I remember how special I felt when at the age of 12, I was told that I will be moving to Toronto, Canada. I was one of the lucky few who had the opportunity to go ‘ah foreign’ and live a life of luxury! I would get to eat all the fancy foods and cereals I saw on TV. My mouth watered at the very thought of having cornflakes with strawberries (Imagine my disappointment when I realized that cornflakes did not come with the strawberries already inside!) Forget having fried plantain, mango, coconut water and scalded goat milk for breakfast! Instead, I wanted to have apples, grapes, KFC and all those other fancy foods and fruits I saw on TV. While I was more occupied with the superficiality and materiality of moving to Canada, my aunt explained that by moving, I would have access to a world class education and thus, the opportunity to create a better life for myself.
For the first 5-10 years of my life, I embraced Canada and accepted it as my new homeland. Thoughts about ‘back home’ were few and far in between. My expectations and aspirations followed those of the ordinary Canadian teenager. I would go to university, get a well paying job with good benefits and a nice retirement package. My life was planned and as long as things panned out like they were suppose to, I would be set! Eventually I would achieve all of my goals. I completed my undergrad at one of Canada’s top universities; secured an indeterminate position with the government where the benefit and retirement packages are the best in the entire country and yet, I was not satisfied.
The things that once made me happy; the food, the luxuries of automobiles, TV and designer clothing no longer filled that void. I began to hate the food because I learned that most of it is bad for me and yearned so desperately for a sweet grafted mango and some coconut juice. I cherished the taste of some ground provisions, coconut dumplings and saltfish. I wanted to be able to release all inhibitions without fear or judgement when I ‘wuk up me waist’ to the sweet sounds of soca music. To be kissed by the warmth of the sun on a daily basis and feel the warm sand sifting through my toes was more pleasant than heaving to live through the cold and trek through the snow.
After 13 long years, I returned ‘back home.’ Ironically, my return only took place because my planned trip to Tanzania fell through. Before I arrived, I thought about how bad my country would look. Rampant poverty, people bathing in the rivers and cooking outside on wooden stoves. I didn’t know if I could adapt to such an atmosphere having lived in Canada for all of these years.
As I stepped off the plane, I was greeted by the soothing melodic sounds of the steel pan. It was carnival season and the steel pan players were at the airport to greet incoming visitors. This was only the beginning of Vincentian hospitality. It didn’t take long for me to fall back in love with my homeland. I fell in love with culture, music, food, community, sincerity, relaxation and the list goes on. If being evaluated against North American standards, things moved slowly; however, they got done eventually and the world around us never crumbled.
While I am presenting a rather Utopian view of my country, the harsh realities did not escape my attention. There was poverty, frustrated unemployed youths and poor infrastructure. However, the culture and people gave me hope and I saw the potential for growth. As a result, I started to create a ‘to do list’ of all the things I could do to help contribute to its development. I was disappointed at the fact that people relied heavily on imported foods and other products. People no longer cultivated food to sustain themselves. They were caught up in globalization and the need for overconsumption. I wanted to bring back agriculture and show my people the riches they possessed with their soil and weather.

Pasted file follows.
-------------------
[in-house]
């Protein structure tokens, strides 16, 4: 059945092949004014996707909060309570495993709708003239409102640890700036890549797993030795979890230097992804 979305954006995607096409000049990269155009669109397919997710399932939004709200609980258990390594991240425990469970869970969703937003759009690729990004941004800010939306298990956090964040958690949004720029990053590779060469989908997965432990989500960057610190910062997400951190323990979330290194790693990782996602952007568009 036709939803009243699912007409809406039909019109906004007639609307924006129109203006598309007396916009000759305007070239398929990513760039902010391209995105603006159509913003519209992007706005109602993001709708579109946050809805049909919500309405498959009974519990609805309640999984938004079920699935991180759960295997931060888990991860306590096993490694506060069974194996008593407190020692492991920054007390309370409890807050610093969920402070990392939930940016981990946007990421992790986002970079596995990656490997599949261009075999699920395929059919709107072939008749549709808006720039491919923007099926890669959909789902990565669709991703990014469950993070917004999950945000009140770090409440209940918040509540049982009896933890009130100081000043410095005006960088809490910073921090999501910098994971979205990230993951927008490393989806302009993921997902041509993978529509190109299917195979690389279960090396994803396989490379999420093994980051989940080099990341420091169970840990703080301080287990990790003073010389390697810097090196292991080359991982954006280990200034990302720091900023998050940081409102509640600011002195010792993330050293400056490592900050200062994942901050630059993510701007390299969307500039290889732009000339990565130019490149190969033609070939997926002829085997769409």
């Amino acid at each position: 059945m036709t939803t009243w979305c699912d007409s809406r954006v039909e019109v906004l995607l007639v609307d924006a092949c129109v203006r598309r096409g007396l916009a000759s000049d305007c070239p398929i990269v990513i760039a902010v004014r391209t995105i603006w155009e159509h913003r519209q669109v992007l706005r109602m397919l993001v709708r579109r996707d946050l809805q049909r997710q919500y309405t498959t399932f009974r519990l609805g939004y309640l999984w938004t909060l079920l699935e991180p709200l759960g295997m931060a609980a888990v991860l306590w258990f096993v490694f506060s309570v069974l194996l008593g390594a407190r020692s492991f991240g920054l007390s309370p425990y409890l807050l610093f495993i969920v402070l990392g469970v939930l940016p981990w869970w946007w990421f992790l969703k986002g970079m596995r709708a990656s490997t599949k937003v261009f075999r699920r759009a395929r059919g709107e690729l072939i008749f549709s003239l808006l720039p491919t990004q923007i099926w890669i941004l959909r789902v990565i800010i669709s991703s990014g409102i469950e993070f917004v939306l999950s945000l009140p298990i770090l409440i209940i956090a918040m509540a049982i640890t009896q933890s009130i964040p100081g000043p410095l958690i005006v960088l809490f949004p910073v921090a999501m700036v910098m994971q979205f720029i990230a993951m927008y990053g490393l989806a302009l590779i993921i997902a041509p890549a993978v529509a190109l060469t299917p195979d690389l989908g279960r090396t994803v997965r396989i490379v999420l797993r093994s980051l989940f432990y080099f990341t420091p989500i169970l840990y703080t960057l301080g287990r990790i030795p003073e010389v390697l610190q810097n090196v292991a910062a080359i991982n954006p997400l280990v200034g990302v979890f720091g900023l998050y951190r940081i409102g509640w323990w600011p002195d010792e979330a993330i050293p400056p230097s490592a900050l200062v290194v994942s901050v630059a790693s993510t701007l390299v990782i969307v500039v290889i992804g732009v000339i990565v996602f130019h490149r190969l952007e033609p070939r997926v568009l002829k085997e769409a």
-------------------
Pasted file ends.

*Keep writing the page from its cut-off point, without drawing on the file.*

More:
I also thought about the fact that there were others like me who abandoned their homelands and whose expertise and drive can do so much in contributing to the development of their country but don’t. It is true that most of us who leave still help to sustain our families, and by the extension the economy, through remittances. However, with a depleted skilled, educated workforce, development and growth becomes a difficult task.
Many countries in Africa and the Caribbean suffer from continual brain drain. Many young people leave their homelands in search of a better education, however, once this has been attained, many fail to return home and utilize their skills so that they can contribute to the development of their countries. The issue is so widespread that most African and Caribbean countries have spent thousands of dollars on research, trying to figure out how to curb the increase of migration flows. The issue of continual brain drain is so pronounced that It is estimated that in some countries, up to 70 per cent of tertiary-educated graduates migrate to more ‘developed countries.
Past leaders such as Marcus Garvey have long lectured about the need for a mass exodus or movement of all African descendents back to their homelands as a means to ensuring economic empowerment and prosperity. After my experience, I would say that maybe this is not such a bad idea. I do not want to be misinterpreted nor come across as being ungrateful. I am very grateful for the opportunities and experiences living in one the the world’s most developed and multicultural cities has afforded me. In fact, I would be one of the first to proclaim that Toronto is one of the greatest cities in the world. I also acknowledge that most of us have worked very hard, if not harder than most, to build the lives we have abroad. However, think of the added benefits you would gain from your efforts, had they been put into your homeland.